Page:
• Does he not notice that his words so obviously betray his needs and fears?
  • Has he never found reasons to admire the stoicism and mental discipline of John Kennedy, Martin Luther King or John McCain?
  • Is there ever an impulse to lash out that’s worth suppressing?
  • And should it always fall to ‘minders’ and citizens to worry about a leader who presents himself to the world as hopelessly insecure?

In a more usual case we will have to infer aspects of a person’s inner life, and that living with a certain degree of grace means keeping a filter in place between private resentments and public words.

 

Fighting Social Media Storms

As a Wal-Mart executive noted at a recent marketing conference, “the customer is in control,” meaning individuals now have social media power to disrupt a marketing campaign.

The recent uproar about data mining on Facebook and elsewhere can easily leave us with the impression that consumers not only have little privacy, but that they are also pawns in the hands of shrewd marketers. There is truth to these fears.  Online users do have less privacy; and sometimes we are the victims of campaigns that can seem to make us easy marks.  Russian online disinformation is, without doubt, a serious threat to our sovereignty.  But as is true with so many claims about advertising and marketing, we often assume an organization or company has more control than is actually the case.  Like all of us, advertisers have been brought low of internet contagion that sabotages their best efforts.

For example, several years ago the marketing staff managing the beer Bud Light decided to tinker with the labeling. Building on a campaign running in multiple media and using the slogan, “Up for Whatever,” the label on some products was redesigned to include an additional hashtag and bold letter wording that said “The Perfect Beer for Removing ‘No’ From Your Vocabulary for the Night.” Obviously, the campaign was meant to appear relevant and responsive to quips that fly between users of social media. But since beer drinkers are often younger adults, it might have been expected that a social media backlash could result. And it did. Complaints poured in. Anheuser-Busch-InBev was forced to formally apologize, acknowledging heightened sensitivities about unwanted sexual advances abetted by too much alcohol, especially on college campuses. New York Congresswoman Nita Lowey was one of many Americans to express their displeasure on Twitter. She asked followers to write the company “if you agree” that the “Up for Whatever” “campaign should promote responsible—not reckless—drinking.” Her hashtag was #NoMeansNo. In a follow-up e-mail to the New York Times she noted that “We need responsible companies to help us tackle these serious public health and safety problems, not encourage them.” That was enough for an Anheuser representative to admit that “the message missed the mark, and we regret it.”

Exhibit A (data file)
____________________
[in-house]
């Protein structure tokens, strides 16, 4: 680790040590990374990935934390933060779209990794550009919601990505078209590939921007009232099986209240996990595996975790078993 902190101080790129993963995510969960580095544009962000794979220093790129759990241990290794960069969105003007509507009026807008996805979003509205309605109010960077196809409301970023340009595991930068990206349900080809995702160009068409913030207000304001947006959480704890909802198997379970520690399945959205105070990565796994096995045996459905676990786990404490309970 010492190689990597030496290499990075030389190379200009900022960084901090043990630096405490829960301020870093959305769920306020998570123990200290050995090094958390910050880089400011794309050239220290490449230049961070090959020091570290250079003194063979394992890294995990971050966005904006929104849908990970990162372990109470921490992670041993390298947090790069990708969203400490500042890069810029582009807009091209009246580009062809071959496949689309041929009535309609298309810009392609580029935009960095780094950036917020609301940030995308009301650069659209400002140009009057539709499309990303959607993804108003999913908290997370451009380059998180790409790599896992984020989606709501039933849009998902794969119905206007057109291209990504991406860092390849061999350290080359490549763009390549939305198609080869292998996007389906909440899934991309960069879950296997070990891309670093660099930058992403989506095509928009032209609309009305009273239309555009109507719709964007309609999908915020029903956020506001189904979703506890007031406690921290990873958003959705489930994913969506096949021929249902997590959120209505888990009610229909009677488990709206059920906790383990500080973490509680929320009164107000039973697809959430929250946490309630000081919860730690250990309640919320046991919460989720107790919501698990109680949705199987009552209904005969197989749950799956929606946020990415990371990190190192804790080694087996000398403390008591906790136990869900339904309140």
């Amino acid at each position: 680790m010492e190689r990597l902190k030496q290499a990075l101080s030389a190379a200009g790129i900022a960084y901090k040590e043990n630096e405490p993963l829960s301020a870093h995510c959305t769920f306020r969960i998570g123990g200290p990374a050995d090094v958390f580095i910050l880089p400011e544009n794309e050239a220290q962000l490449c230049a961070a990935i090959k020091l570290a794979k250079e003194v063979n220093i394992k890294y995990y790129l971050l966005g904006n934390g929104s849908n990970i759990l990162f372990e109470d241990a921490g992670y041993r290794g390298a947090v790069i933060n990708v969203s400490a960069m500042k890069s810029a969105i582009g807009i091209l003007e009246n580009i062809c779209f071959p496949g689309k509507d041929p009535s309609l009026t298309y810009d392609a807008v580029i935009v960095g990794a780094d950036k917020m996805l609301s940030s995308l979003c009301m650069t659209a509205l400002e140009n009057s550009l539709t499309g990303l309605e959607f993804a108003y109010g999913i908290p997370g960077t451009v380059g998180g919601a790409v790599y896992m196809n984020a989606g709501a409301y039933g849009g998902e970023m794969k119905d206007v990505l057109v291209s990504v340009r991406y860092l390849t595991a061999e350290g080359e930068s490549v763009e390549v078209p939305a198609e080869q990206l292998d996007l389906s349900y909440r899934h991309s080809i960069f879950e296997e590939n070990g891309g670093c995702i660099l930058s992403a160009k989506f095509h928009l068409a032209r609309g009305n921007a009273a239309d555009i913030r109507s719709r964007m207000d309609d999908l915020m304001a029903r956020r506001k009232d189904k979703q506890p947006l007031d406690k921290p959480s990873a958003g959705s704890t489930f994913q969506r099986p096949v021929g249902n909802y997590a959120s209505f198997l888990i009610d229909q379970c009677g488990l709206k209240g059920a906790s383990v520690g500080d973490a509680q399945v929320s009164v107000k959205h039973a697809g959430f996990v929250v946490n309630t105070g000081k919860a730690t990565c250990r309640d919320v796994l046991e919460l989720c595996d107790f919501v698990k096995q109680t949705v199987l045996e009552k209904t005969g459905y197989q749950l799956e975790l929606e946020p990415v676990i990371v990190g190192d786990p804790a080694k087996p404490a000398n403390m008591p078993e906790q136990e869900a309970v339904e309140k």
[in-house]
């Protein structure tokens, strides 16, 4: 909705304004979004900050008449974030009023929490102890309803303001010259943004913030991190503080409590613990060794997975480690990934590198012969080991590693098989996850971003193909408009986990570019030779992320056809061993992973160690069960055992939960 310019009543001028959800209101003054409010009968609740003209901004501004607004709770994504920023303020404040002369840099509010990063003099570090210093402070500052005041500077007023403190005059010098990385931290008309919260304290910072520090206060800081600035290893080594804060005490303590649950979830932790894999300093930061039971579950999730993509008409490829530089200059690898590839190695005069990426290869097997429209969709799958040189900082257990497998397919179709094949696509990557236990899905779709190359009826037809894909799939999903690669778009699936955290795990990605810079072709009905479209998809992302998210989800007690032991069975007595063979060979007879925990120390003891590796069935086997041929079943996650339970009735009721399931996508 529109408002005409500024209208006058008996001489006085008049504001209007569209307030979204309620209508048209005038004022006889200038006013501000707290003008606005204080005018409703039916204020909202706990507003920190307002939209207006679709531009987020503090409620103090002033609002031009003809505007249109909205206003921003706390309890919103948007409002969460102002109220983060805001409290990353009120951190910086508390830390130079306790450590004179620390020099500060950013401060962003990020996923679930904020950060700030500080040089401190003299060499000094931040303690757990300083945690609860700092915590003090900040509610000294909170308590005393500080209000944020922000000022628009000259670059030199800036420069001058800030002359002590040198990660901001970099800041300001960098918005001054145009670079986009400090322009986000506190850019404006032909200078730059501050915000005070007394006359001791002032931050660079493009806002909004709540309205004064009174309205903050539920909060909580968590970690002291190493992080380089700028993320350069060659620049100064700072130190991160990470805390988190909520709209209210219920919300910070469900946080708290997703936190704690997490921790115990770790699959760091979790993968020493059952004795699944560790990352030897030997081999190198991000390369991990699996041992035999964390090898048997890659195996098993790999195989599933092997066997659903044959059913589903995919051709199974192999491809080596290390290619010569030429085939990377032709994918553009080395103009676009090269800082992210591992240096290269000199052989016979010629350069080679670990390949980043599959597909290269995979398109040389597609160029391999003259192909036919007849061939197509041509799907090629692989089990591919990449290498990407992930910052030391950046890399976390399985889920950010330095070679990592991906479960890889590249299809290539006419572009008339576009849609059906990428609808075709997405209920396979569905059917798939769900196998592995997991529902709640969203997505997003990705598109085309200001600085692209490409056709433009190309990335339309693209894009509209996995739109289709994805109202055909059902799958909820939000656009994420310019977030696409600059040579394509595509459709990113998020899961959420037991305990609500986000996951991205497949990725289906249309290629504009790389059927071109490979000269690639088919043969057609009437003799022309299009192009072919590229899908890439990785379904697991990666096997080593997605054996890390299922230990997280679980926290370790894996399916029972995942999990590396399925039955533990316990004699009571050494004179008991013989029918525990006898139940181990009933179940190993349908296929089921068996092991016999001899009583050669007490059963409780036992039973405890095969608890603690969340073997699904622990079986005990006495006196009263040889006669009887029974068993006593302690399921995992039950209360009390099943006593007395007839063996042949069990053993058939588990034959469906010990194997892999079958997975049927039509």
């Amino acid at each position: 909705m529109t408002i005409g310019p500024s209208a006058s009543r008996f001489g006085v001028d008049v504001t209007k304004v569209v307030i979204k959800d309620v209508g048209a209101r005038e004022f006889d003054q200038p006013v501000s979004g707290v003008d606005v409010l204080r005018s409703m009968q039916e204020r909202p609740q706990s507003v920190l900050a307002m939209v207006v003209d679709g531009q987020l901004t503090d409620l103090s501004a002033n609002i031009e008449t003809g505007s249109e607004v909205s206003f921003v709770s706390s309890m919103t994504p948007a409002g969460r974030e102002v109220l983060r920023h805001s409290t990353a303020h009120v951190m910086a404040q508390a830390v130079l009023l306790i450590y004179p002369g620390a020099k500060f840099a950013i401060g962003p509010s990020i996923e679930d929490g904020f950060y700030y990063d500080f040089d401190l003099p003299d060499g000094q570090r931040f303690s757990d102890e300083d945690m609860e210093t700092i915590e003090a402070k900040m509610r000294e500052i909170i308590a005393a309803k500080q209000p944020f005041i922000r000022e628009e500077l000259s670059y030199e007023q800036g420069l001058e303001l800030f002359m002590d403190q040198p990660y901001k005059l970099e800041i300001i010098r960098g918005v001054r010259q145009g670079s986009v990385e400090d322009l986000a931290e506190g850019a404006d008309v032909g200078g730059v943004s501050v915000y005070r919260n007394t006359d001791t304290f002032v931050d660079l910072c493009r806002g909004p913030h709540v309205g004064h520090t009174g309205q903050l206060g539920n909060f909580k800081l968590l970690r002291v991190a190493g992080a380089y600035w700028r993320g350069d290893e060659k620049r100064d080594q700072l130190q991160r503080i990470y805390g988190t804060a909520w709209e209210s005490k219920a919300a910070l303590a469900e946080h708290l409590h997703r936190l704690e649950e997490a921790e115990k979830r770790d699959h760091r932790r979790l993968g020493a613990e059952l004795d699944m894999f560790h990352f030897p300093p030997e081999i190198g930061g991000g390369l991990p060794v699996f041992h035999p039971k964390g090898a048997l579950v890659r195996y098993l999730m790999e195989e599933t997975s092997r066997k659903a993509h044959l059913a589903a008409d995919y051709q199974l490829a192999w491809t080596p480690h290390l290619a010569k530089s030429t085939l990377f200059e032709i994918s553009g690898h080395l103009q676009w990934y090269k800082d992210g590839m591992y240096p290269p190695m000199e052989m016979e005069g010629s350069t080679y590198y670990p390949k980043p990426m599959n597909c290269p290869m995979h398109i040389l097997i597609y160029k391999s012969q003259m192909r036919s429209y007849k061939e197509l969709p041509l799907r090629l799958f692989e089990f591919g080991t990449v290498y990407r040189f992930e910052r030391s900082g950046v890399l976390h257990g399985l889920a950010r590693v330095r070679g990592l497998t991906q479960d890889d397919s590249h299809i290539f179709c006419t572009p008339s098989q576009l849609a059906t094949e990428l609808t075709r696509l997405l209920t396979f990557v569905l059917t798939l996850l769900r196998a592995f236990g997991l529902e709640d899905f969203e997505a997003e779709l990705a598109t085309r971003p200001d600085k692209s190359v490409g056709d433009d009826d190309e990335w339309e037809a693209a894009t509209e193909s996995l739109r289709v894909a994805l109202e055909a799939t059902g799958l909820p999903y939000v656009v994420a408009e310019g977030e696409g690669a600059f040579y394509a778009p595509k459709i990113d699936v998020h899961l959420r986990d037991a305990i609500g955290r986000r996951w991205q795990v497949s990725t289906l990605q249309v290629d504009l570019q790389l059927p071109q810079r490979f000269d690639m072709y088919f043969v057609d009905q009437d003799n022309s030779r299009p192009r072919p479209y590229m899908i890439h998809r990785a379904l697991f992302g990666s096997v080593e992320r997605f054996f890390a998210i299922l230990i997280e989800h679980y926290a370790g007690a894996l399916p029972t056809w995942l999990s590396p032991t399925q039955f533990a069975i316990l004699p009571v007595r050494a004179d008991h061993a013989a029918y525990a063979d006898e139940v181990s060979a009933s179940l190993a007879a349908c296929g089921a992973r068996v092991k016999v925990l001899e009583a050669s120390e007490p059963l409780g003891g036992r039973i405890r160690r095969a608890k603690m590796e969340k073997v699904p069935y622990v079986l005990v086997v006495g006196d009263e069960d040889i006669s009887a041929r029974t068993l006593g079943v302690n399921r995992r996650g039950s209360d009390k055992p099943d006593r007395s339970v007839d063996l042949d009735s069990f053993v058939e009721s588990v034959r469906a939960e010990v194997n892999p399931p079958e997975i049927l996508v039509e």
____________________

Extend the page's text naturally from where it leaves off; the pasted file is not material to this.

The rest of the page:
The Customer is now in control.

To be sure, this was a small moment in the nation’s busy marketing landscape. But it is representative of how quickly a campaign that seeks to tie itself into social media can go off the rails. As a Wal-Mart executive noted at a recent marketing conference, “the customer is in control,” meaning that individuals now have the social media power to disrupt a marketing campaigns that might have once unfolded with no mechanisms for immediate public rejection.

With this view in mind, a couple of short observations:

  • Trump the tweeter may his own worst enemy.  When the  time between a thought and its dissemination is nearly simultaneous, there are bound to be unanticipated and unwanted effects.  His tweets are like firecrackers landing at the feet of revelers.  A few may be delighted; most others are horrified.
  • Strong opinions made anonymously generally deserve their fate of quickly disappearing in the internet maw.
  • The old adage to never argue with an organization that buys ink by the barrel is no longer so accurate.  Quarreling with a media outlet carries fewer risks.
  • All of us want to believe–and most marketing organizations sell the idea–that there are clear pathways to managing public opinion.  But social media contagion can be triggered by nearly anyone from almost any corner of the culture.